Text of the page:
Bringing in a Uniform Civil Code would bolster overall development of the Indian society, says the author.
Abhinav Mehrotra, Lecturer, Jindal Global Law School, O. P. Jindal Global University, Sonipat, Haryana, India.
As per the recent Allahabad High Court judgement that states that the Uniform Civil Code (UCC) is a necessity and mandatorily required, there is a need to understand the phenomenon of the UCC in India. The question that arises is, how did the concept of UCC come into being? What were the steps taken in the post-Independence period to bring the UCC about?
What is the jurisprudence of the case laws on the issue? What lies behind the current government’s failure to implement it, and what is the possible way forward? It is under Article 44 of the Constitution that declares that the state shall endeavour to secure the citizens a uniform civil code.
This article finds a place under Part IV of the Constitution that deals with Directive Principles of State Policy, which are not enforceable in any court, but the principles therein laid down are nevertheless fundamental in the governance of the country and it shall be the duty of the State to apply these principles in law-making.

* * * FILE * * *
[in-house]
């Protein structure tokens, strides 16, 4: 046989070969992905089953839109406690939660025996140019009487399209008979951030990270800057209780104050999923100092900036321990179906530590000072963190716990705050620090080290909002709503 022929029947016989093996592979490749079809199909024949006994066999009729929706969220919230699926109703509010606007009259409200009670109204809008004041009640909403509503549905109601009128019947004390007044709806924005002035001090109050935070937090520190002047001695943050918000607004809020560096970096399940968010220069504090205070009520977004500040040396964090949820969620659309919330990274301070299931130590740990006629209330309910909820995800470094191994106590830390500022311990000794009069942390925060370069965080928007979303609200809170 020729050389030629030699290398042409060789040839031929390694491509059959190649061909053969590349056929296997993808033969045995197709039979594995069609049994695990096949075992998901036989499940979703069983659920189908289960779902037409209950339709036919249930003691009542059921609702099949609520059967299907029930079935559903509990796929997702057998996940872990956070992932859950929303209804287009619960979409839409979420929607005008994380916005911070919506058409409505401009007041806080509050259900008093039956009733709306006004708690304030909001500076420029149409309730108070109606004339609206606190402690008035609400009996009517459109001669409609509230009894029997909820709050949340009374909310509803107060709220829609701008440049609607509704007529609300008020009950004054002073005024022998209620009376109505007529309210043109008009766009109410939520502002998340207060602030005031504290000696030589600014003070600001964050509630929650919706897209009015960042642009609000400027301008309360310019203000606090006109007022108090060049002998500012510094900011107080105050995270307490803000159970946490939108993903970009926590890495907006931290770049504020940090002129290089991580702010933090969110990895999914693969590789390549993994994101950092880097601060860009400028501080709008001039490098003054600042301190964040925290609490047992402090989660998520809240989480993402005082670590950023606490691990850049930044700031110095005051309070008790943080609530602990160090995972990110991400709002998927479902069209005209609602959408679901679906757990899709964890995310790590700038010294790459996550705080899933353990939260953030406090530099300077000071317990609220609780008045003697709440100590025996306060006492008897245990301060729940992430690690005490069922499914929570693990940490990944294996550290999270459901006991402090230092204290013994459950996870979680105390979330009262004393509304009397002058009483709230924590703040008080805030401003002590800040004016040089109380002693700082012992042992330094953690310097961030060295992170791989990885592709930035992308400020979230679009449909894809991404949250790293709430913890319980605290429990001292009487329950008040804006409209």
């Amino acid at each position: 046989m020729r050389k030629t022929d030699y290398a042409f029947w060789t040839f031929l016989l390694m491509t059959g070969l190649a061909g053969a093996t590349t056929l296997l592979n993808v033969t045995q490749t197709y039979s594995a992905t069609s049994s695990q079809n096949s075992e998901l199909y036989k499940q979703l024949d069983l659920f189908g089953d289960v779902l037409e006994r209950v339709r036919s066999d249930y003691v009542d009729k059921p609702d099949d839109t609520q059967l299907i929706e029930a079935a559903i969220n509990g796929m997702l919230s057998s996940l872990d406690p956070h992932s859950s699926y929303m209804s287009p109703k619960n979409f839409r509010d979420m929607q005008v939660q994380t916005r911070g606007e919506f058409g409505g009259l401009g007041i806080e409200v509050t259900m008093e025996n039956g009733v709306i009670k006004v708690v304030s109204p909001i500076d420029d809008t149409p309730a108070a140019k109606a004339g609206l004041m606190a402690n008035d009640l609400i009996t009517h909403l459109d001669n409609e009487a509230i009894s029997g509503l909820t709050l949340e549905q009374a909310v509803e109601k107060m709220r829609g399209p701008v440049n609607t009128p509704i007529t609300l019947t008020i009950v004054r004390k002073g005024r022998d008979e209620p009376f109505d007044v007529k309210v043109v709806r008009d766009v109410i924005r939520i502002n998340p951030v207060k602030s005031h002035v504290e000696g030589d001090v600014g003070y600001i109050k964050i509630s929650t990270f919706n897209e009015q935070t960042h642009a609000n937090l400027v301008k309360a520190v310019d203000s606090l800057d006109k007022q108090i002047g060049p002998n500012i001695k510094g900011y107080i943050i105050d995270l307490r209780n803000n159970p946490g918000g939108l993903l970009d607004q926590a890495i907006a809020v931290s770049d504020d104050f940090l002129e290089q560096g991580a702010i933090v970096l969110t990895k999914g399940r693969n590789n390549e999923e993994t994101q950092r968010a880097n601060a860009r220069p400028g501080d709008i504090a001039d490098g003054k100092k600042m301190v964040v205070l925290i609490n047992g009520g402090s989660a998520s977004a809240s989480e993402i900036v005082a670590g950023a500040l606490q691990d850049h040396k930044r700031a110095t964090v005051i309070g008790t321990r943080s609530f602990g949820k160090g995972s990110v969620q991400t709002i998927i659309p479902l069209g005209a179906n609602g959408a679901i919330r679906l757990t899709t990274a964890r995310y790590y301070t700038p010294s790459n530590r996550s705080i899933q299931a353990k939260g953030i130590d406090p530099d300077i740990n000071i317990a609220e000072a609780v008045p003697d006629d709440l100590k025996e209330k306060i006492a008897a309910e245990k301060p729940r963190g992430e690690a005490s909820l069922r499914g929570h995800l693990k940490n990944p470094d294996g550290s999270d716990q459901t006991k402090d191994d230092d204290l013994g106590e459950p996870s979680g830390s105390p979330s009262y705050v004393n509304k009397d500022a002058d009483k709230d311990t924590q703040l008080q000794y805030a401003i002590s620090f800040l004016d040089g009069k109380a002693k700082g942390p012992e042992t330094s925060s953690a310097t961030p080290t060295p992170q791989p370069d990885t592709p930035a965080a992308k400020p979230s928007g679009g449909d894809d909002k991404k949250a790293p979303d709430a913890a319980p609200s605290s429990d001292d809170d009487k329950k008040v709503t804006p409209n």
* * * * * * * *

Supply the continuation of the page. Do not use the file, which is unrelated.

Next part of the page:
The significance attached to the directive principles was recognised in the Minerva Mills versus Union of India case, where the Supreme Court held that the fundamental rights must be harmonised with the directive principles and such harmony is one of the basic features of the Constitution.
Published in: ORF – Observer Research Foundation
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